‘Justice at work – A place of safety, fulfilment and growth?’ was the theme of this year’s National Justice and Peace Network annual conference which took place at Swanwick this weekend. Nearly 400 representatives from England and Wales took part in three days of talks, workshops, prayer and social gathering.
In a message ahead of the conference, Cardinal Peter Turkson president of the Pontifical Council for Justice and Peace said: ‘I wish first and foremost to congratulate the NJPN for holding a meeting to consider Justice as indispensable condition for peace, fulfilment and growth.
‘Our world is witnessing the breaking waves of violence in North Africa and parts of the Middle East; and the cry that is heard in the lull, when the explosions cease, and in the smouldering ashes of destruction is a cry for JUSTICE.
‘The last African synod made all the participants, not only servants of justice, Reconciliation and peace, but also the fashioners of the same. It is the yearning of the continent, where politically motivated conflicts trample it underfoot. It is the fading dream of the population of the Great Lakes region of East-Central Africa; and it is the hope that the new-born state of Southern Sudan will embrace it as both a theological and a social virtue. With prayerful wishes for a successful meeting’.
The conference was chaired by Maria Elena Arana from CAFOD. Speakers explored many different aspects of justice in the workplace, beginning with a talk from theologian David McLoughlin on the social conditions of people in Palestine during the time of Christ, and the challenging things Jesus had to say about this in his teachings. Jon Cruddas MP reflected on the dignity of work. Frances O’Grady, deputy general secretary of the Trades Union Congress discussed ways in which trade unions work to deliver justice at work and in society. YCW president Phil Callaghan gave a powerful reflection on young people entering the world of work in a time of recession. Sheila Kambobe, Deputy Director of the Jesuit Centre for Theological Reflection in Zambia spoke on the plight of migrant workers and small businesses in a free market. John Battle gave brief reflections on Catholic social teaching after each presentation.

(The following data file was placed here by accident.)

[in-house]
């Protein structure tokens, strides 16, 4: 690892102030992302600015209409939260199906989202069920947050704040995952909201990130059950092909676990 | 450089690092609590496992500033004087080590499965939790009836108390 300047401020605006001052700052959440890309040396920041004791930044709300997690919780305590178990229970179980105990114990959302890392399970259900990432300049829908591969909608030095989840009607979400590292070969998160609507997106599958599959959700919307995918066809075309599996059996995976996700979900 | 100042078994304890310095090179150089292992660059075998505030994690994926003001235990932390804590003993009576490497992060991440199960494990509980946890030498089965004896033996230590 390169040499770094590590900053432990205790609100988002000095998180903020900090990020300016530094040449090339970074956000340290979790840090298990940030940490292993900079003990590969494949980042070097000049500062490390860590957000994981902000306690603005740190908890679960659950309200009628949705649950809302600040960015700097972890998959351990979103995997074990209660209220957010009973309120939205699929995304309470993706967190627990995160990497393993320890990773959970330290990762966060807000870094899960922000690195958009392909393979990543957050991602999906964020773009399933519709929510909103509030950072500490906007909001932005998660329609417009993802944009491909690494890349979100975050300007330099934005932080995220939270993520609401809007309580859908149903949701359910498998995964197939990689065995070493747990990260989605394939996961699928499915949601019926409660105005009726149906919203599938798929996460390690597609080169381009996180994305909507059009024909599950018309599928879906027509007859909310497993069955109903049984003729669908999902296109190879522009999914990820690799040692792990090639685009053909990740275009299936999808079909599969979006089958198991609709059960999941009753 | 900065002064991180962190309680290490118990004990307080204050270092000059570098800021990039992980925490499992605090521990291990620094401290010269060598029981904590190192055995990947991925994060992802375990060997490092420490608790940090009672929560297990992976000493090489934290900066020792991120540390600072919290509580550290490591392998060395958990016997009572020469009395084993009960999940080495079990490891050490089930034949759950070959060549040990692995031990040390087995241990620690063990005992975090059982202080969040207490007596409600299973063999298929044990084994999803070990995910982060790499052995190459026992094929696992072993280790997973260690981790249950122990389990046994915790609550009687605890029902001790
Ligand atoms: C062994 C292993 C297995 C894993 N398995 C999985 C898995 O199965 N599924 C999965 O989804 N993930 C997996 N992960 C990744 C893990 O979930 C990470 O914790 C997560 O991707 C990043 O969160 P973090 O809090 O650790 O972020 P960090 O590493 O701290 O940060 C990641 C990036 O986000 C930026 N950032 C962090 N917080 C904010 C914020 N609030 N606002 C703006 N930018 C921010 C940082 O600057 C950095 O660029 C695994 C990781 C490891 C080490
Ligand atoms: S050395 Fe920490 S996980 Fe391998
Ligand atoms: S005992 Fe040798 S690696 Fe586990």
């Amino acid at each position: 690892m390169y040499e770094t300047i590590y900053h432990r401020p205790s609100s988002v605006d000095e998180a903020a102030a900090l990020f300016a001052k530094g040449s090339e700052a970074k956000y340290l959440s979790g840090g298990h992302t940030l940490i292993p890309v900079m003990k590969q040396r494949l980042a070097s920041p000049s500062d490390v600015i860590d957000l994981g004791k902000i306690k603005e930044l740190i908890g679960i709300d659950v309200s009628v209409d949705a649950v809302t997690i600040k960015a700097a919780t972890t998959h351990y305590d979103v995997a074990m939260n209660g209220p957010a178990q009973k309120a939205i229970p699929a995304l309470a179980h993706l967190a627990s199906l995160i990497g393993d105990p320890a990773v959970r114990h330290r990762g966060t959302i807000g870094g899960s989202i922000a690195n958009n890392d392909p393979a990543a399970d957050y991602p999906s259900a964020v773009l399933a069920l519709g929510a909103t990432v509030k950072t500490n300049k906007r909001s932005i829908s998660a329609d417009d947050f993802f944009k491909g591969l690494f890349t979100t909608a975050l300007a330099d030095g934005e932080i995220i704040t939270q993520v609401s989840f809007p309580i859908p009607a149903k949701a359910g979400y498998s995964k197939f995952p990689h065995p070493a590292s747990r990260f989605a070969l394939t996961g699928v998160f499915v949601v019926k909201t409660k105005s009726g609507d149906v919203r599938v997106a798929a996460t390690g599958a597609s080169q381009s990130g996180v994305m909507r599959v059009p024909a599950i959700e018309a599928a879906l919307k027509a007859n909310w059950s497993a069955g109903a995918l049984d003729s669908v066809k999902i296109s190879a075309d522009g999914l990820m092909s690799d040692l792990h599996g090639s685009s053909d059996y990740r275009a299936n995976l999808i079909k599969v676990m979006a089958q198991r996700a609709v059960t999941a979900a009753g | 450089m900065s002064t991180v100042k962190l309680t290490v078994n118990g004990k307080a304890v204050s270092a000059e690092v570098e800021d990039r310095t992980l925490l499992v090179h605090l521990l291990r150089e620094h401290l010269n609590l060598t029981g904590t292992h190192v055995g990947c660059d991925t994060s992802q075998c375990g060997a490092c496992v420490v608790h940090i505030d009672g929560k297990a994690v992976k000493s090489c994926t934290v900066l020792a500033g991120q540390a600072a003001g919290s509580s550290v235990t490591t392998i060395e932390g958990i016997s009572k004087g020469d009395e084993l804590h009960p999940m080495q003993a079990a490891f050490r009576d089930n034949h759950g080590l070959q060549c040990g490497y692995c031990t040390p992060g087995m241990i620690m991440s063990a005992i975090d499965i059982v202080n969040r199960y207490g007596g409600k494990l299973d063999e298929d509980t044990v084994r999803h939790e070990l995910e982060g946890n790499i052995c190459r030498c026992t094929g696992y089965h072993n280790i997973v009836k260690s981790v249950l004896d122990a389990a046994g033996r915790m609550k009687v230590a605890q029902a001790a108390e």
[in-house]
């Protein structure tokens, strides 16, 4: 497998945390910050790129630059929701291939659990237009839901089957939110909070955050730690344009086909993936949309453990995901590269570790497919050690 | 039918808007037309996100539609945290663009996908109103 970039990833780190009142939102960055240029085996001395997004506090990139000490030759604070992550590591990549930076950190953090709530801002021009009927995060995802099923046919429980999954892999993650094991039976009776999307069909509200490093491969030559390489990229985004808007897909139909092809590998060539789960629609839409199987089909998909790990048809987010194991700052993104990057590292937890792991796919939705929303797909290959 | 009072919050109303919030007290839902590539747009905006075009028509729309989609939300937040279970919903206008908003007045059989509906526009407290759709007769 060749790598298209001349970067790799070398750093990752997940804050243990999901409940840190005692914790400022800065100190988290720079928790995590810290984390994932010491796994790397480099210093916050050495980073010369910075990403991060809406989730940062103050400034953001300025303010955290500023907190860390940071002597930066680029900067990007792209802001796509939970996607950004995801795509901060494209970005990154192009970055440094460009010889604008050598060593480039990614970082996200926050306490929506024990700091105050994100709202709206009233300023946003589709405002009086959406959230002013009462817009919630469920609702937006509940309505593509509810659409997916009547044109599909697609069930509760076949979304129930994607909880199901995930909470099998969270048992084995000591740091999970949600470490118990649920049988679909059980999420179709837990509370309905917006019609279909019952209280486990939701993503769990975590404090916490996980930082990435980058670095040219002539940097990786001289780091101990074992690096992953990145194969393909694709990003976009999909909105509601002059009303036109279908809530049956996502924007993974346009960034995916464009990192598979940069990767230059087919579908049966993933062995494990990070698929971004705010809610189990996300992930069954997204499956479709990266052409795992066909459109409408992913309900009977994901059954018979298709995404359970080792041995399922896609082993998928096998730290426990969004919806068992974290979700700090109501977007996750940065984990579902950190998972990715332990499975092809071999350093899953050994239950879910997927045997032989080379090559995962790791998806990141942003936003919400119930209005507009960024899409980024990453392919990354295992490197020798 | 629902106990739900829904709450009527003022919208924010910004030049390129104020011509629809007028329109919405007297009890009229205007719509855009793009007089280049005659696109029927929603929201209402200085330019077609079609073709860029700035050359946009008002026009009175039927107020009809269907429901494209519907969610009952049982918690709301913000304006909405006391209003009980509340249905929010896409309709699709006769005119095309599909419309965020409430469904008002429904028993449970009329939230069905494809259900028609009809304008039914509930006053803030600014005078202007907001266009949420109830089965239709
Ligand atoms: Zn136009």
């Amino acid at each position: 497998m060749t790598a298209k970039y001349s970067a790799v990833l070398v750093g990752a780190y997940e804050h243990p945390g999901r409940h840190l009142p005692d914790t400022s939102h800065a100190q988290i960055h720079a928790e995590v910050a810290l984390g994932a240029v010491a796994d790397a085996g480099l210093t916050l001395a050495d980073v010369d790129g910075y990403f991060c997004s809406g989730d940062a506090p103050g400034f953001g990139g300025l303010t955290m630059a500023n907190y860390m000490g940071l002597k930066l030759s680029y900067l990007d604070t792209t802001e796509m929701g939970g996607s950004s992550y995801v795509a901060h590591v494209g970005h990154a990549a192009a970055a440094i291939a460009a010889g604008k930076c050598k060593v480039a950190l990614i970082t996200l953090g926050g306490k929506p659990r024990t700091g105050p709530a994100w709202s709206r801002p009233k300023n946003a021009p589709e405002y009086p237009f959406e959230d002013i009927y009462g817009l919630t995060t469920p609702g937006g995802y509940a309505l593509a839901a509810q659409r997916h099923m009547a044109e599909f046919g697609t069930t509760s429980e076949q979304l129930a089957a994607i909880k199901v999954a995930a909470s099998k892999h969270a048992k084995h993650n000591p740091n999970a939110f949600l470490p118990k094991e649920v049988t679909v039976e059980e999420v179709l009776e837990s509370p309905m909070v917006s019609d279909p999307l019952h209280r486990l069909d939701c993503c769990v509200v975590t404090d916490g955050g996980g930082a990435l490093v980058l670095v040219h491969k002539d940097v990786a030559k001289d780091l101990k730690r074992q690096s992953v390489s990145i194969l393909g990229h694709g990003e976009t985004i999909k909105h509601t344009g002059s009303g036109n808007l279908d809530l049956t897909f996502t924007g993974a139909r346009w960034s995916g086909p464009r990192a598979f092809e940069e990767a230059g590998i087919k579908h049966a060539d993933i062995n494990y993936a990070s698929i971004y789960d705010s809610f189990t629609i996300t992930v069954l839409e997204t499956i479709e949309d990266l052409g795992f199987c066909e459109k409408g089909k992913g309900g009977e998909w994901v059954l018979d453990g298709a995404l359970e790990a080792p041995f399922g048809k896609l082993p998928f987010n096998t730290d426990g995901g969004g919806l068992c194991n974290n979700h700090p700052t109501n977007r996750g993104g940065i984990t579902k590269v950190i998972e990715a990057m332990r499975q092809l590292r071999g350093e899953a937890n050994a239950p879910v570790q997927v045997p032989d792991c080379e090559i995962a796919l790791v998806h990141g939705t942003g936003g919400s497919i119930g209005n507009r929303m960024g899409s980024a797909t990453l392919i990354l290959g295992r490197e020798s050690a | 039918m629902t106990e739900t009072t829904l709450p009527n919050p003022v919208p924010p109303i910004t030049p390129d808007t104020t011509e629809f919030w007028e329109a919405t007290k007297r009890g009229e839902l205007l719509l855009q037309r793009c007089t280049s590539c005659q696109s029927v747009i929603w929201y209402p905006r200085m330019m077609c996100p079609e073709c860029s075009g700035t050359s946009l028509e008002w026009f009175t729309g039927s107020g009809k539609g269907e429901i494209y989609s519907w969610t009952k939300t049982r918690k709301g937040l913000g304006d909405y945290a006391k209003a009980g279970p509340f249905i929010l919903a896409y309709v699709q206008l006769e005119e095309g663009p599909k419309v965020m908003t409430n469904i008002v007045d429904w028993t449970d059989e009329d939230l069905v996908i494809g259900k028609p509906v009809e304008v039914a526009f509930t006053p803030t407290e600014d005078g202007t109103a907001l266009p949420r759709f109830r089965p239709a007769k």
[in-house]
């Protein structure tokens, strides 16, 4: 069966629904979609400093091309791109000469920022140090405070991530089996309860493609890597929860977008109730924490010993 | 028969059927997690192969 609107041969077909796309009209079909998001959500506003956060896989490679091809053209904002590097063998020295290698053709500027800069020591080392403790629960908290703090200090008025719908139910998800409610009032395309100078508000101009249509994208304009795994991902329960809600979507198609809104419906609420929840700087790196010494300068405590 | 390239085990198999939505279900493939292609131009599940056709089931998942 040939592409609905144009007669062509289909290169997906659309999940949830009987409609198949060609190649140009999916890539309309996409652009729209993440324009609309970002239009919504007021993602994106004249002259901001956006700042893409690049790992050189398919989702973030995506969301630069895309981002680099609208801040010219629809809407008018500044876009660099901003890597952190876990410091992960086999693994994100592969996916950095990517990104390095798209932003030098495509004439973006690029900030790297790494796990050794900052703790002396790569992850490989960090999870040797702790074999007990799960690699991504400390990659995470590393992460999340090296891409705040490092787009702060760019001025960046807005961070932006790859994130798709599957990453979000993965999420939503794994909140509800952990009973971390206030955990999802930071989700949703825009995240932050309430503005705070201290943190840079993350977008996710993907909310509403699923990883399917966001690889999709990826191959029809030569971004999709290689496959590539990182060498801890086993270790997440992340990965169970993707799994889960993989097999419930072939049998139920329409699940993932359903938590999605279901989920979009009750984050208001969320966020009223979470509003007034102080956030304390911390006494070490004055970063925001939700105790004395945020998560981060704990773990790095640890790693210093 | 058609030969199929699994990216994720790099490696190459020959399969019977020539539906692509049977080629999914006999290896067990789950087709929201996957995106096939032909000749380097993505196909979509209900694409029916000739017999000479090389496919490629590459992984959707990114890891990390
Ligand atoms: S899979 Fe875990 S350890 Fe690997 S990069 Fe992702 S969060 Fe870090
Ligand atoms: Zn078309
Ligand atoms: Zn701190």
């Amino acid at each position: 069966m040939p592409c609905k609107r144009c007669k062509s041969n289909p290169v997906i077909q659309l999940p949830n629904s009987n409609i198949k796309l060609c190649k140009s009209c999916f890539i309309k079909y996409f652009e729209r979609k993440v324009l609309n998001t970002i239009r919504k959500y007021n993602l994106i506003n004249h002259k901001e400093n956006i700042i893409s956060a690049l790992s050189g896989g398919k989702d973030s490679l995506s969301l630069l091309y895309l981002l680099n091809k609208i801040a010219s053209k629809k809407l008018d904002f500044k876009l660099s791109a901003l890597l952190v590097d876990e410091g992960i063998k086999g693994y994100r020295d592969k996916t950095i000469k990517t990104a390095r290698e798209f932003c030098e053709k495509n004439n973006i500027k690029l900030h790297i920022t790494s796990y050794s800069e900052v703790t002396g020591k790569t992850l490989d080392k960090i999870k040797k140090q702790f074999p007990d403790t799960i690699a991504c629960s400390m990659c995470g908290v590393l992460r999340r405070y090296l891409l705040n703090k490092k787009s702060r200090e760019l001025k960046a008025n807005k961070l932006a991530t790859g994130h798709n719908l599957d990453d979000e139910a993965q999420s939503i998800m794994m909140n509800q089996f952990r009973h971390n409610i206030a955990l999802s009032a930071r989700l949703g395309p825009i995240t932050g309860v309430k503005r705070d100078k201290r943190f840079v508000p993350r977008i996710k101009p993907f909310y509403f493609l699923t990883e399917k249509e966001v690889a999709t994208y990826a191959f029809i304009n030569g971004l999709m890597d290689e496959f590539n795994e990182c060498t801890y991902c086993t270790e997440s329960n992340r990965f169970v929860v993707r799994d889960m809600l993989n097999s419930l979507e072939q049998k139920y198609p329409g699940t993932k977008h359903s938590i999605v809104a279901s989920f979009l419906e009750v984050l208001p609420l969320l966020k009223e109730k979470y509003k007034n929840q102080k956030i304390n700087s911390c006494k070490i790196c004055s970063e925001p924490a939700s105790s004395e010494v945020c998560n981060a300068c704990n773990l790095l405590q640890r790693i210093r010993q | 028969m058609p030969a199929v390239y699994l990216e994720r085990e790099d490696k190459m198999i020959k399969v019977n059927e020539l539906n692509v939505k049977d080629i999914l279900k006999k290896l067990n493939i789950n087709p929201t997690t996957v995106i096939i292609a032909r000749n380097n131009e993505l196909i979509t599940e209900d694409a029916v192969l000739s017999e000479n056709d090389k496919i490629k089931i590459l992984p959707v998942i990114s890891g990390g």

Bishop William Kenney, auxiliary bishop in Birmingham, was present throughout the conference. He celebrated the Saturday evening Mass and chaired a discussion panel.
Imaginative liturgies throughout the weekend were led by Fr Martin Newell and leading Australian musician Rod Boucher, from the Catholic Worker Movement. Workshops explored many issues, among them: ‘The Living Wage Campaign’, ‘Workers in the Informal Economy’, ‘The UK Arms Industry – Ethical Issues and Alternatives’, ‘God’s Compassion for Women involved in Prostitution’ and ‘A Balanced Approach – Does your work leave any space for life?’; the challenges facing the global seafaring community; discrimination in the workplace; rural workers; and the impact of development workers in the global south.
There was a fair trade market each day and children and young people had their own lively programme of workshops and activities. . The children and young people gave a film presentation and also contributed to the liturgies with words, art and music.
Independent Catholic News
By: Jo Siedlecka